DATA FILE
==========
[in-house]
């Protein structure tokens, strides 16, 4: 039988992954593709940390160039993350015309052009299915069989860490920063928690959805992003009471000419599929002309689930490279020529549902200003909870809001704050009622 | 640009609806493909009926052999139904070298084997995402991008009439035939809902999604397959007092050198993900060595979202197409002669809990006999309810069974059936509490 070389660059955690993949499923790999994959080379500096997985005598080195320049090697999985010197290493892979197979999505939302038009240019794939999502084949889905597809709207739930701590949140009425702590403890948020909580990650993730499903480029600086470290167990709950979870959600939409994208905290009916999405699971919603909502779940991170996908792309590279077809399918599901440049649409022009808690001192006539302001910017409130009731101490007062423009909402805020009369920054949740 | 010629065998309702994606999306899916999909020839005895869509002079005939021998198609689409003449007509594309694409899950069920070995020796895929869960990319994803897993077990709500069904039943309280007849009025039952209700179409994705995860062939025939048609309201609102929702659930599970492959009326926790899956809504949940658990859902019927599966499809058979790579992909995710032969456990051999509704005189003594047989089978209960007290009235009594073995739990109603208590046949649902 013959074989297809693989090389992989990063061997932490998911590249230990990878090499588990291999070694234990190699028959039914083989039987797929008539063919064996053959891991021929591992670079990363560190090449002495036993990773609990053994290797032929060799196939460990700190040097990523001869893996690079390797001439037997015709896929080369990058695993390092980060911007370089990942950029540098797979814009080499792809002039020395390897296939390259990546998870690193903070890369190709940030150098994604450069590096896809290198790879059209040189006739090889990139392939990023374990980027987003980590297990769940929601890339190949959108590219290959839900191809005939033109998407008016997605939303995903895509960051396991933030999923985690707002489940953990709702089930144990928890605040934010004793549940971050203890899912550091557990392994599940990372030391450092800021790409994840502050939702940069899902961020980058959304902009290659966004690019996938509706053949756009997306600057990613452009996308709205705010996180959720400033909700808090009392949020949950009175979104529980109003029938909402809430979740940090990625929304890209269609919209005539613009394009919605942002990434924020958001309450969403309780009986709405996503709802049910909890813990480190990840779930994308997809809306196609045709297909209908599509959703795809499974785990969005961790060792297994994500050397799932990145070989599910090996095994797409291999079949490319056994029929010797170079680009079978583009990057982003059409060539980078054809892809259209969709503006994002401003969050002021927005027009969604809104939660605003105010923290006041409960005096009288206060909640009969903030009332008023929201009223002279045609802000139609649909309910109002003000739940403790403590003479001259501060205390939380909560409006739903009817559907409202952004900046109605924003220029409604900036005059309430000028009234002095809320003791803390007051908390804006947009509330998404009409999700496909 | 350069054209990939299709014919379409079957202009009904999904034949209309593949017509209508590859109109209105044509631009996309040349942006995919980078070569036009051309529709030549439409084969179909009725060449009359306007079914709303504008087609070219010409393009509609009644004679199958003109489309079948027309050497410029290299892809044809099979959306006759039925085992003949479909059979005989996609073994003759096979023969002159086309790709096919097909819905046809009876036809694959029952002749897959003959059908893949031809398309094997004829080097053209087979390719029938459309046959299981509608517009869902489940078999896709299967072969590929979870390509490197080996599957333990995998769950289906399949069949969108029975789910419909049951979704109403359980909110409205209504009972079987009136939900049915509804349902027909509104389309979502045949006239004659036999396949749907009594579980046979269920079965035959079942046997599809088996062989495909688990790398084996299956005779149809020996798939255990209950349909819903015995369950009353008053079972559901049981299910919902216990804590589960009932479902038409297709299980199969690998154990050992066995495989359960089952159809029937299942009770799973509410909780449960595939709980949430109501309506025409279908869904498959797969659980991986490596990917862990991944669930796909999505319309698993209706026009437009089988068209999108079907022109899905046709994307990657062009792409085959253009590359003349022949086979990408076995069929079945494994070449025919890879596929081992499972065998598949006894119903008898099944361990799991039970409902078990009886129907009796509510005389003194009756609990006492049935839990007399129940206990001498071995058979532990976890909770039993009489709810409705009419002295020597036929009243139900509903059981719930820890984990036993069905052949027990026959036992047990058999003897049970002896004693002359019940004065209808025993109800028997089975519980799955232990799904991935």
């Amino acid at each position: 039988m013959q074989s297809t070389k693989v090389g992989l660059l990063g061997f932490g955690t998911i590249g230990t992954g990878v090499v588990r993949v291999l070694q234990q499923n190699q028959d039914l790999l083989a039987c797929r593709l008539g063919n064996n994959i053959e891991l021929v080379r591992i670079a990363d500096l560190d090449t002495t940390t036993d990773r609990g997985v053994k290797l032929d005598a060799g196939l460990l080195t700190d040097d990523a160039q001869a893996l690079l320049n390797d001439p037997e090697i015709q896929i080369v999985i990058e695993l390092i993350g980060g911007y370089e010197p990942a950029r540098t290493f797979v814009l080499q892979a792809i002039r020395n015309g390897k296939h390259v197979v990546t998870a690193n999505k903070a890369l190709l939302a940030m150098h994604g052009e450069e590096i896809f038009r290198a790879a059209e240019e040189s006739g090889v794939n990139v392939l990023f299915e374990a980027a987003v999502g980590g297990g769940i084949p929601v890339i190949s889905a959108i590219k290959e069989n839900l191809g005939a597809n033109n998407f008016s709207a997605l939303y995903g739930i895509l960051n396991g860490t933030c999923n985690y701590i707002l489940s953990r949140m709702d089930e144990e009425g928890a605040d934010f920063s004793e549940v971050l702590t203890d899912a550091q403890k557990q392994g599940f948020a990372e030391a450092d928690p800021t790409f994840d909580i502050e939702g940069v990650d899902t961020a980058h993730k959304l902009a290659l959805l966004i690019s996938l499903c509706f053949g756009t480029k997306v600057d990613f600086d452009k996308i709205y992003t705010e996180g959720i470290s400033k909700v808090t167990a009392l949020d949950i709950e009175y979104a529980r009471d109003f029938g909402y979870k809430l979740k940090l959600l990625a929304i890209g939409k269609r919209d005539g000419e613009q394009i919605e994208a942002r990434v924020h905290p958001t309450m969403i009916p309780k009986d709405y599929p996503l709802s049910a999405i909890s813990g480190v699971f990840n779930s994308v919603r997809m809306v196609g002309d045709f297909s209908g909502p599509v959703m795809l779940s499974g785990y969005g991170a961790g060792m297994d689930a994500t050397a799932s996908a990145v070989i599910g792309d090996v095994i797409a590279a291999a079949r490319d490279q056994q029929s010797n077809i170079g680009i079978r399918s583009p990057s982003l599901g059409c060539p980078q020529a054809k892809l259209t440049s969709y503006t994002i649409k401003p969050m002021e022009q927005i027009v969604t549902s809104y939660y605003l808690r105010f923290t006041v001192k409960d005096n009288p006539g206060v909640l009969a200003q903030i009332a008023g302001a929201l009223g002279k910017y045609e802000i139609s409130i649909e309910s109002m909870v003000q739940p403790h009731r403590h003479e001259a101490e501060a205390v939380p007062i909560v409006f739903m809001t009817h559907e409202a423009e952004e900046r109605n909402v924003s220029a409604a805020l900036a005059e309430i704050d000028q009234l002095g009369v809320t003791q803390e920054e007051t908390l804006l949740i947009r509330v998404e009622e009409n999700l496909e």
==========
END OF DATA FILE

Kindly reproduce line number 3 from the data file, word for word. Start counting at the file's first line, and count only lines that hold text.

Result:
């Amino acid at each position: 039988m013959q074989s297809t070389k693989v090389g992989l660059l990063g061997f932490g955690t998911i590249g230990t992954g990878v090499v588990r993949v291999l070694q234990q499923n190699q028959d039914l790999l083989a039987c797929r593709l008539g063919n064996n994959i053959e891991l021929v080379r591992i670079a990363d500096l560190d090449t002495t940390t036993d990773r609990g997985v053994k290797l032929d005598a060799g196939l460990l080195t700190d040097d990523a160039q001869a893996l690079l320049n390797d001439p037997e090697i015709q896929i080369v999985i990058e695993l390092i993350g980060g911007y370089e010197p990942a950029r540098t290493f797979v814009l080499q892979a792809i002039r020395n015309g390897k296939h390259v197979v990546t998870a690193n999505k903070a890369l190709l939302a940030m150098h994604g052009e450069e590096i896809f038009r290198a790879a059209e240019e040189s006739g090889v794939n990139v392939l990023f299915e374990a980027a987003v999502g980590g297990g769940i084949p929601v890339i190949s889905a959108i590219k290959e069989n839900l191809g005939a597809n033109n998407f008016s709207a997605l939303y995903g739930i895509l960051n396991g860490t933030c999923n985690y701590i707002l489940s953990r949140m709702d089930e144990e009425g928890a605040d934010f920063s004793e549940v971050l702590t203890d899912a550091q403890k557990q392994g599940f948020a990372e030391a450092d928690p800021t790409f994840d909580i502050e939702g940069v990650d899902t961020a980058h993730k959304l902009a290659l959805l966004i690019s996938l499903c509706f053949g756009t480029k997306v600057d990613f600086d452009k996308i709205y992003t705010e996180g959720i470290s400033k909700v808090t167990a009392l949020d949950i709950e009175y979104a529980r009471d109003f029938g909402y979870k809430l979740k940090l959600l990625a929304i890209g939409k269609r919209d005539g000419e613009q394009i919605e994208a942002r990434v924020h905290p958001t309450m969403i009916p309780k009986d709405y599929p996503l709802s049910a999405i909890s813990g480190v699971f990840n779930s994308v919603r997809m809306v196609g002309d045709f297909s209908g909502p599509v959703m795809l779940s499974g785990y969005g991170a961790g060792m297994d689930a994500t050397a799932s996908a990145v070989i599910g792309d090996v095994i797409a590279a291999a079949r490319d490279q056994q029929s010797n077809i170079g680009i079978r399918s583009p990057s982003l599901g059409c060539p980078q020529a054809k892809l259209t440049s969709y503006t994002i649409k401003p969050m002021e022009q927005i027009v969604t549902s809104y939660y605003l808690r105010f923290t006041v001192k409960d005096n009288p006539g206060v909640l009969a200003q903030i009332a008023g302001a929201l009223g002279k910017y045609e802000i139609s409130i649909e309910s109002m909870v003000q739940p403790h009731r403590h003479e001259a101490e501060a205390v939380p007062i909560v409006f739903m809001t009817h559907e409202a423009e952004e900046r109605n909402v924003s220029a409604a805020l900036a005059e309430i704050d000028q009234l002095g009369v809320t003791q803390e920054e007051t908390l804006l949740i947009r509330v998404e009622e009409n999700l496909e």